This past week, I attended a lecture titled, “Napoleon and the Cult of Glory”, given by David A. Bell of Princeton University. The presentation was very informative in explaining Napoleon’s life, his rise, and his downfall, as well as how many of his leadership-based characteristics compared to the qualities of other notable men of power around the same period in history.

During the lecture, Bell described the many characteristics attributed with powerful figures, which accounted a great deal for why Napoleon was elected as a leader, gaining enough power to eventually crown himself emperor. Such characteristics included being virtuous in a classical manner, having mental or physical strengths which convey masculinity, being ready to fight and die in battle or having some other intense military glory, the ability to be a “father” of one’s own country, and having a personal connection with ordinary citizens, causing one’s “celebrity” status to flourish. Napoleon was successful in conveying these characteristics, and therefore, was seen as a powerful, revolutionary figure. Considered to be a hero of France, he was able to win the hearts of many people during his rise to power.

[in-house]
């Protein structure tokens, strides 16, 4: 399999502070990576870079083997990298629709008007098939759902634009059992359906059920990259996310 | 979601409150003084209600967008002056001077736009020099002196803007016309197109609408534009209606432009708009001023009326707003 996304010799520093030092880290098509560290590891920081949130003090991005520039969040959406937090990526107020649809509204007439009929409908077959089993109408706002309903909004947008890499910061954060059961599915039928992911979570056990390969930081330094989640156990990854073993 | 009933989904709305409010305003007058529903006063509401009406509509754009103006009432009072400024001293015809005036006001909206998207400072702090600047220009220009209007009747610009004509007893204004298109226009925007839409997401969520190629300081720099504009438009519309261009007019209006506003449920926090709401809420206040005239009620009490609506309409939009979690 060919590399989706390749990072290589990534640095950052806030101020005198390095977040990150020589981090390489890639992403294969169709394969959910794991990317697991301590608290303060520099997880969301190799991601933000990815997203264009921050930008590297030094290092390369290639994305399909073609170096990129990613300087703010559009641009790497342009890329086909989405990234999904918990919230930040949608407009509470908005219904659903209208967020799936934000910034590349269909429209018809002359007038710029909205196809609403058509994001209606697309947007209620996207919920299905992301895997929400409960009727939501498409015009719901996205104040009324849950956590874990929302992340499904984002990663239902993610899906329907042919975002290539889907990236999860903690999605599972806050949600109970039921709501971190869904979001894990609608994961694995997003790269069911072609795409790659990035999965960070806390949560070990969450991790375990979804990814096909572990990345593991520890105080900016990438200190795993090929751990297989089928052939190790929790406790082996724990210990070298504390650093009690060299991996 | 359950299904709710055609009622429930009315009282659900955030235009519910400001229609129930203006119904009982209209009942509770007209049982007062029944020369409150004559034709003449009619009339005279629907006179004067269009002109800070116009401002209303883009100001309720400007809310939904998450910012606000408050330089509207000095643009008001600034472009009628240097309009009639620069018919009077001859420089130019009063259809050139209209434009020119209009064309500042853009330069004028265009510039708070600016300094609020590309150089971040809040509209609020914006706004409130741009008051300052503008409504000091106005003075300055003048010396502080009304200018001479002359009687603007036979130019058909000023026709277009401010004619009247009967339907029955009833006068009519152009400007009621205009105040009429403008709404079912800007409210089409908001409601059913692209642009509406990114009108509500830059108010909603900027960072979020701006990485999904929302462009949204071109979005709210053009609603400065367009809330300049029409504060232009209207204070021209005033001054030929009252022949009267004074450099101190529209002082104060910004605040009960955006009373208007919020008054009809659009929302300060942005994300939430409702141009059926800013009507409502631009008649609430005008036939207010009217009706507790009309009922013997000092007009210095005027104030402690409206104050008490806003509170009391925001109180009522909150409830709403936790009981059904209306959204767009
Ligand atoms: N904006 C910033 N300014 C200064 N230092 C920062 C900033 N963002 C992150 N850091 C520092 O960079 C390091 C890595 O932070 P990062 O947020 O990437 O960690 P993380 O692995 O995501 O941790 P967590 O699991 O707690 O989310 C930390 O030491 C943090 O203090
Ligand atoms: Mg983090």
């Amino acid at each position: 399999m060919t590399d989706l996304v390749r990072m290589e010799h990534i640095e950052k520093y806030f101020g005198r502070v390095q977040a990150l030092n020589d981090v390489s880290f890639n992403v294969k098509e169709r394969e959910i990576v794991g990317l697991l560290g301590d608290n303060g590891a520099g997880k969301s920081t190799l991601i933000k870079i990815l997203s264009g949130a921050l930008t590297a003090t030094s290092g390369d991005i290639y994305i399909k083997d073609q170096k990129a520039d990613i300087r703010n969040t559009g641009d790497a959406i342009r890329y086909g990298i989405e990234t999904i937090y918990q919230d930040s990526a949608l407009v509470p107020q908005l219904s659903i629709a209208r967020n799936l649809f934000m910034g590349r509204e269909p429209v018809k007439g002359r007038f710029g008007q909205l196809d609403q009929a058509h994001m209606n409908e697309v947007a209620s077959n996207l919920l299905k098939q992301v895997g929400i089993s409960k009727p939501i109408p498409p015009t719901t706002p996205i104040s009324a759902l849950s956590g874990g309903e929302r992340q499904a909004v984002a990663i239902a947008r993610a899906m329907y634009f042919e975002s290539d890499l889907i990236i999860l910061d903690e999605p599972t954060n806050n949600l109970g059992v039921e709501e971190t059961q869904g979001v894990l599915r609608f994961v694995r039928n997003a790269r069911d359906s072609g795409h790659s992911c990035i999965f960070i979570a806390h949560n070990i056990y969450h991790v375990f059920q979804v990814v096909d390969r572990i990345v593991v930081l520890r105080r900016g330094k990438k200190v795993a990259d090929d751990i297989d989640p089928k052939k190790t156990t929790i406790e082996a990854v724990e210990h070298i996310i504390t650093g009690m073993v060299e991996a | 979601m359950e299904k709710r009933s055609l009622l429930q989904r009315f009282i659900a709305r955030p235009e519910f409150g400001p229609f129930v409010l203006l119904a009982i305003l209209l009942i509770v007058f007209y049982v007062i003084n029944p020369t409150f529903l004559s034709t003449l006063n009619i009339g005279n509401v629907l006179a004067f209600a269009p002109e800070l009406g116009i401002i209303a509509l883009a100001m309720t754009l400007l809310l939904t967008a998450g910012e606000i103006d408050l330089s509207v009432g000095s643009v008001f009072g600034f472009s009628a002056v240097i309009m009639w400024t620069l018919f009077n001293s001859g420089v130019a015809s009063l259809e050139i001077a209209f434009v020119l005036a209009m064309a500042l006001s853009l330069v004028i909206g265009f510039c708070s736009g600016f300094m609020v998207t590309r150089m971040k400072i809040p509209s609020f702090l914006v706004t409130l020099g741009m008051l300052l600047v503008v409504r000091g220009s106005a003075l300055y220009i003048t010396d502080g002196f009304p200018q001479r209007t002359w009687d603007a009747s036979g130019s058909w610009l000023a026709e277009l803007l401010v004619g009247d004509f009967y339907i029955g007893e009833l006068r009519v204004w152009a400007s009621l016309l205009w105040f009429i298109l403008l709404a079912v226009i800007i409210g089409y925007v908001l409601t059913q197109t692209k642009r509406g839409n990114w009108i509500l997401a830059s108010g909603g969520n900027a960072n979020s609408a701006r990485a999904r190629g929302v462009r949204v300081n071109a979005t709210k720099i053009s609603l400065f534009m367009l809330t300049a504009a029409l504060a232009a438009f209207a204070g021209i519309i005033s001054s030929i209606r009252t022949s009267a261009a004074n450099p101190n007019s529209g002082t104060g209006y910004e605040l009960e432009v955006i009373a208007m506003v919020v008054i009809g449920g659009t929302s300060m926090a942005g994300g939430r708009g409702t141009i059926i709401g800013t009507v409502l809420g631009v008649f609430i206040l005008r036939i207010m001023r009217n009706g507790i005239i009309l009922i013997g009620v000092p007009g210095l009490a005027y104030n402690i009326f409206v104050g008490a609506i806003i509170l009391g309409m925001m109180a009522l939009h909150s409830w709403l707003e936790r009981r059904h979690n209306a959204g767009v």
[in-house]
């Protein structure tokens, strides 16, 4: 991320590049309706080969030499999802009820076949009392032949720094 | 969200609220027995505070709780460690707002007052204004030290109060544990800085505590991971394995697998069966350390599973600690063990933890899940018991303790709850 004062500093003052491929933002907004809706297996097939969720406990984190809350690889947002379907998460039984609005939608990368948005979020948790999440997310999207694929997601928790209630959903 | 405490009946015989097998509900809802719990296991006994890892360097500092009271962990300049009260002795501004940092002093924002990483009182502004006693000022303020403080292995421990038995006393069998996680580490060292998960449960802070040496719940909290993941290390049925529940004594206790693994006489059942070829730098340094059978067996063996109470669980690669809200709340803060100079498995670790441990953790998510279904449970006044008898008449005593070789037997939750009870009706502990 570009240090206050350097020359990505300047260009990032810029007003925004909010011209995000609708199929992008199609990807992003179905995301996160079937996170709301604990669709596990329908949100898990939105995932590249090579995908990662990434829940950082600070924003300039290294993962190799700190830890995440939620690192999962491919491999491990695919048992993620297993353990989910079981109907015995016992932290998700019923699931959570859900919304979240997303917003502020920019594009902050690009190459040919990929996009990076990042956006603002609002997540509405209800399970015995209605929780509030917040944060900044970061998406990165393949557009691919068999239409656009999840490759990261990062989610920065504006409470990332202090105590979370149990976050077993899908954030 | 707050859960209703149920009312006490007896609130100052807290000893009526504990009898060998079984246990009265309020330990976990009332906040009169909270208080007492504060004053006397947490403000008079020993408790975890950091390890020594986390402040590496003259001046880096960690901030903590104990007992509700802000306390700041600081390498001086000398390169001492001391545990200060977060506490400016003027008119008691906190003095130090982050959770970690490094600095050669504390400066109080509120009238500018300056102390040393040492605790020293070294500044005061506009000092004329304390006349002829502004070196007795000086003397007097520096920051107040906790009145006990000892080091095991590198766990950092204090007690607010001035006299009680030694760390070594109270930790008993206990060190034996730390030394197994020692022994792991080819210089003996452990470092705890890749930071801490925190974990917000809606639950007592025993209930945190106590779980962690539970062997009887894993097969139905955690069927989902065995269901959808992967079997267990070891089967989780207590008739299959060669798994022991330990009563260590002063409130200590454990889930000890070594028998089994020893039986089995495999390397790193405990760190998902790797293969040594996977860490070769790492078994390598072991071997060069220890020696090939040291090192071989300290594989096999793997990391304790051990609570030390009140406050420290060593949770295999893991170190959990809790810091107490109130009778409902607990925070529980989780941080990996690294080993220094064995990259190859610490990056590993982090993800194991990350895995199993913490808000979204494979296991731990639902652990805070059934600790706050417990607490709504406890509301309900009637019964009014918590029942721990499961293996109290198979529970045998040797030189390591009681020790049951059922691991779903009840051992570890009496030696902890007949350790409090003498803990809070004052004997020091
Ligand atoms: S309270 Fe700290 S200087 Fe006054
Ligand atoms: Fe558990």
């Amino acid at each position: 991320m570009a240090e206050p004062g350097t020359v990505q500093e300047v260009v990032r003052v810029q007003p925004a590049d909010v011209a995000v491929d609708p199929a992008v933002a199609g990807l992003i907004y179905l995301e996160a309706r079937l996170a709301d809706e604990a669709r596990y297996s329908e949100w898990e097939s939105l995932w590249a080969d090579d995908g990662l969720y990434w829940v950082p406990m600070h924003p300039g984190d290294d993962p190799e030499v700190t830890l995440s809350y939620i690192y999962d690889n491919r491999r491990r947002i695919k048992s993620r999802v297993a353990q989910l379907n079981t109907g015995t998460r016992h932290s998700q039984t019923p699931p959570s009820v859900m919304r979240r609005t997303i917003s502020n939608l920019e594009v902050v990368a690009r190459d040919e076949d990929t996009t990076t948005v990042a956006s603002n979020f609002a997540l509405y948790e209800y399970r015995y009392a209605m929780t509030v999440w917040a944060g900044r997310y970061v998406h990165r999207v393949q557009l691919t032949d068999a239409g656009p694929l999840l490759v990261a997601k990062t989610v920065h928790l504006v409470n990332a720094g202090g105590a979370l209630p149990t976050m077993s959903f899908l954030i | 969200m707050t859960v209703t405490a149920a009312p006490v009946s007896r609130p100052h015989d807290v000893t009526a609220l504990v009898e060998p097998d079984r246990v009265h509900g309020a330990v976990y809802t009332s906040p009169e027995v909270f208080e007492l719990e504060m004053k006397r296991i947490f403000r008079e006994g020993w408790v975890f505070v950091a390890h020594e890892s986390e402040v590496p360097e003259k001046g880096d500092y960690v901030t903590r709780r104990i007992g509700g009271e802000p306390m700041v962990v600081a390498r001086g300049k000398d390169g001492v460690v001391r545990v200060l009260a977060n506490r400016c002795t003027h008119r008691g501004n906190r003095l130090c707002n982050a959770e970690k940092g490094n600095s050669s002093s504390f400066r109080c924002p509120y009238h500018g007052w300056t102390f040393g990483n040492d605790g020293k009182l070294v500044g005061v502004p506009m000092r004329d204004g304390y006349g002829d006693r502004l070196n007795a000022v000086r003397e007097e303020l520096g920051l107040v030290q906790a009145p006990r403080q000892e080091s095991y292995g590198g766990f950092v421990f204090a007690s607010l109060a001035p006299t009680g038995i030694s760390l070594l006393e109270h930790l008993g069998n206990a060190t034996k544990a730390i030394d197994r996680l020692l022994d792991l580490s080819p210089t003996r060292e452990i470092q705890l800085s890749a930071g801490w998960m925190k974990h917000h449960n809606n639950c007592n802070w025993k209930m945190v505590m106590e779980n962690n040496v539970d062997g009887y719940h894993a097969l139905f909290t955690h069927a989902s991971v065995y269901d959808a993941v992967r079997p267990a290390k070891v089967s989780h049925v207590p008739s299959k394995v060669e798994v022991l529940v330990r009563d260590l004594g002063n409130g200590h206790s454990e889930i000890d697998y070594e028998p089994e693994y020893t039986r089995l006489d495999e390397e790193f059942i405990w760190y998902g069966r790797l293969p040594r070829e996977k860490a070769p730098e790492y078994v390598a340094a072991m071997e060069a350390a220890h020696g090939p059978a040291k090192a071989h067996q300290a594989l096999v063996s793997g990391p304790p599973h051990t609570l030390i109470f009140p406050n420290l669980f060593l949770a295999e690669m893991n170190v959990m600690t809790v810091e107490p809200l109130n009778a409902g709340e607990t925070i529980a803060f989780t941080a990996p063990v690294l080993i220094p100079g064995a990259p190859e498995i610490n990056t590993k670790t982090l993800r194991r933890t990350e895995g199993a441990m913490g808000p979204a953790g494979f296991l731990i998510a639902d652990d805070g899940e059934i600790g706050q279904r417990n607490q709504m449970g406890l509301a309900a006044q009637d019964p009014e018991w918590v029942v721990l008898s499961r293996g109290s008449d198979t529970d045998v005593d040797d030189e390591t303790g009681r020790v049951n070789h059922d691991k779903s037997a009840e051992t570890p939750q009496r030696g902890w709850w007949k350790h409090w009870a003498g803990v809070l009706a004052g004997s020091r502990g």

Prior to the lecture, I was aware of Napoleon’s rise to success and his eventual fall and exile, following the Battle of Waterloo, but I was unaware of the specific aspects involved in his quest for power. Such aspects included the fact that Napoleon had many of the traits of leaders previously described, most notably, his authority that was both personal and charismatic. Glory was also a very important principle of his ideals and campaign, making his “Cult of Glory” the binding incentive of the French people to his regime. The Cult of Glory, though, was a cult of militarism, and because Napoleon could not provide the war and victory necessary for such glory to occur, his fall from power soon began. Unfortunately for Napoleon, the novel ideas and unique characteristics that helped him to gain success and recognition were the same elements that caused his eventual downfall.

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